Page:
Johanna Road Informal Settlement
The eThekwini Metro is giving Africa AHEAD the chance to pilot the CHC concept in one of the most challenging informal settlements in the City of Durban. The settlement is situated on a steep slope of a hill next to the Sea Cow sewerage works, which has long been a black spot in otherwise genteel suburbs, north of Durban. The authorties have supplied two ablution blocks, water and solid waste collection, but have been unable to get the residents to dispose of solid waste properly, whilst the facilities were constantly vandalised.The project start up due in February 2009, was delayed by two months as the election campaigning was taking place. A base line survey was done in March of 100 households in order to be able to present achievements of this pilot project to inform the Municipality of the feasibility of replication. It was found that employment was unexpectedly high and therefore the mobilisation of the community took longer than expected as it was difficult to get members to gather during the day when many were working. The process of getting the approval of the committee that runs this informal settlement involved further delays but this is now a great advantage as the the leadership are solidly behind the establishment of health clubs.
There are over 500 residents of Johanna Road, and so two health clubs have been formed, Impiloyethu (“Our Health”) and Sakhimpiloyethu (“Building Our Health”). Currently Impiloyethu has 36 members and Sakhimpiloyethu has 18 members. Iis expected that the training for both clubs will be completed by February 2010, when a graduation is planned.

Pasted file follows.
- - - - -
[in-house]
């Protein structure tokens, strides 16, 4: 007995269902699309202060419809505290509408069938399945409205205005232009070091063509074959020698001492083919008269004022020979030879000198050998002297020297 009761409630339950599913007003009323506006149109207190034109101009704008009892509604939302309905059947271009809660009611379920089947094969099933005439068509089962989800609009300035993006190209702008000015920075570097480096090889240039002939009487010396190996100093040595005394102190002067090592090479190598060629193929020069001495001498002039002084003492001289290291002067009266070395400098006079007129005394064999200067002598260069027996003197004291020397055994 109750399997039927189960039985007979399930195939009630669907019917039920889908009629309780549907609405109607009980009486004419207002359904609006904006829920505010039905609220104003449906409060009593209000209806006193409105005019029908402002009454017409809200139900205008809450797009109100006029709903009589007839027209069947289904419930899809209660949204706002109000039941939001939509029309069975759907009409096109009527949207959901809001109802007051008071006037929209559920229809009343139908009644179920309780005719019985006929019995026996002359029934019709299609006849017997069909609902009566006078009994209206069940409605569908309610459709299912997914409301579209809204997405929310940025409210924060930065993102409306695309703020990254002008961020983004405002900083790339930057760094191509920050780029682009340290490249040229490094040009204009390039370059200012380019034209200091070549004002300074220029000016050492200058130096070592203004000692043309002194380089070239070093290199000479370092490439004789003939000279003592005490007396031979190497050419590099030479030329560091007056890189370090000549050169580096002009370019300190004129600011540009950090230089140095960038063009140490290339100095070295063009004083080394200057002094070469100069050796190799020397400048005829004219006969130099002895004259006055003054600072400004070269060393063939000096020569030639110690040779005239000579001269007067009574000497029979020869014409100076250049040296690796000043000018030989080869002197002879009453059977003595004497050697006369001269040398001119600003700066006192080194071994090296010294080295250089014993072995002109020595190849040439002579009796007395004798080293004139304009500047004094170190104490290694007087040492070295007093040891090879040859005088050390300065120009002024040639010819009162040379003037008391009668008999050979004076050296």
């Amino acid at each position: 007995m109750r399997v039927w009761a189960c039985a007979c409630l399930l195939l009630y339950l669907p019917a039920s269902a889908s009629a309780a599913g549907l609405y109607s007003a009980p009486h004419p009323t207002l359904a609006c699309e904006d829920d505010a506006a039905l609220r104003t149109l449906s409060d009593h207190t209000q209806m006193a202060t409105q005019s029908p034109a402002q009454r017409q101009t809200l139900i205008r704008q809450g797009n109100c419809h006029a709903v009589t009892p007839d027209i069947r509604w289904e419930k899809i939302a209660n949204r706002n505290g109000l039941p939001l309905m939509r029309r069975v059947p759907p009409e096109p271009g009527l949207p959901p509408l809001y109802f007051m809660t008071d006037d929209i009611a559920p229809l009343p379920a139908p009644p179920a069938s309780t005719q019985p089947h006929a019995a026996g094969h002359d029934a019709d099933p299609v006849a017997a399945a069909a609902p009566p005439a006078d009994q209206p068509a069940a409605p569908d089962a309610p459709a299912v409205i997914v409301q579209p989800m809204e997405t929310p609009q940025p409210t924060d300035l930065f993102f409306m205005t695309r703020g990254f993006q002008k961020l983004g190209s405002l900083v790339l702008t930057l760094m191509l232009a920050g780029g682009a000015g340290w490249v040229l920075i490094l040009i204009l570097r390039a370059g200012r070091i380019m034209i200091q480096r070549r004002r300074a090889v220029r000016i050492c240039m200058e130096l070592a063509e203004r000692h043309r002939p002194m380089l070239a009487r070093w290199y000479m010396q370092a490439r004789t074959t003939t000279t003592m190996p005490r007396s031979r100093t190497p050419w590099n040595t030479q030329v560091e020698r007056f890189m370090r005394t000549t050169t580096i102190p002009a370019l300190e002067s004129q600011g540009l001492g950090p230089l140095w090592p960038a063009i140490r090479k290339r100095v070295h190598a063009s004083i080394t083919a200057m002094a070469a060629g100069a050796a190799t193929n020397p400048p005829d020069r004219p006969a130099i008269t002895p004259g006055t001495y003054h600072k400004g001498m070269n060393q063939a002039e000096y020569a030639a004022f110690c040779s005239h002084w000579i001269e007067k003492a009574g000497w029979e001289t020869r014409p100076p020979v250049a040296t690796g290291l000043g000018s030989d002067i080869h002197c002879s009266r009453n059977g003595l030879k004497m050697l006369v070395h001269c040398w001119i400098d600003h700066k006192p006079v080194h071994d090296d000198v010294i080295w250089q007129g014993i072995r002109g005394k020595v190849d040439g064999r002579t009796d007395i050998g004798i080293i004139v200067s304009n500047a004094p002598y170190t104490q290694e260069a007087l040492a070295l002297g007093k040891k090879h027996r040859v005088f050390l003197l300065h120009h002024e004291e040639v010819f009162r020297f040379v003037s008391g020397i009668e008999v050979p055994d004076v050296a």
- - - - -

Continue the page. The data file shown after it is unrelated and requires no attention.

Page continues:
After six months there are some observable changes in the community. The upper Ablution Block is being better maintained and community pride is rising each week. In September a daylong clean-up was held with over 100 people participating and this has given the authorities the encouragement they needed to support the efforts of the residents of Joanna Road. Over 100 black bags were filled with garbage and the Municipality provided the collection vehicle.
It was also a good indication to see how one of the more squalid corners has been transformed into a vegetable garden. Plans are afoot to help all those who are active in the CHC to have a garden patch in the nearby wasteland. There is still a lot to be done to clean up the area and sort out the paths which become impassable in the heavy tropical rains. However the settlement is starting to enjoy the new community cohesion and the hope that CHCs will transform the area is likely to be met.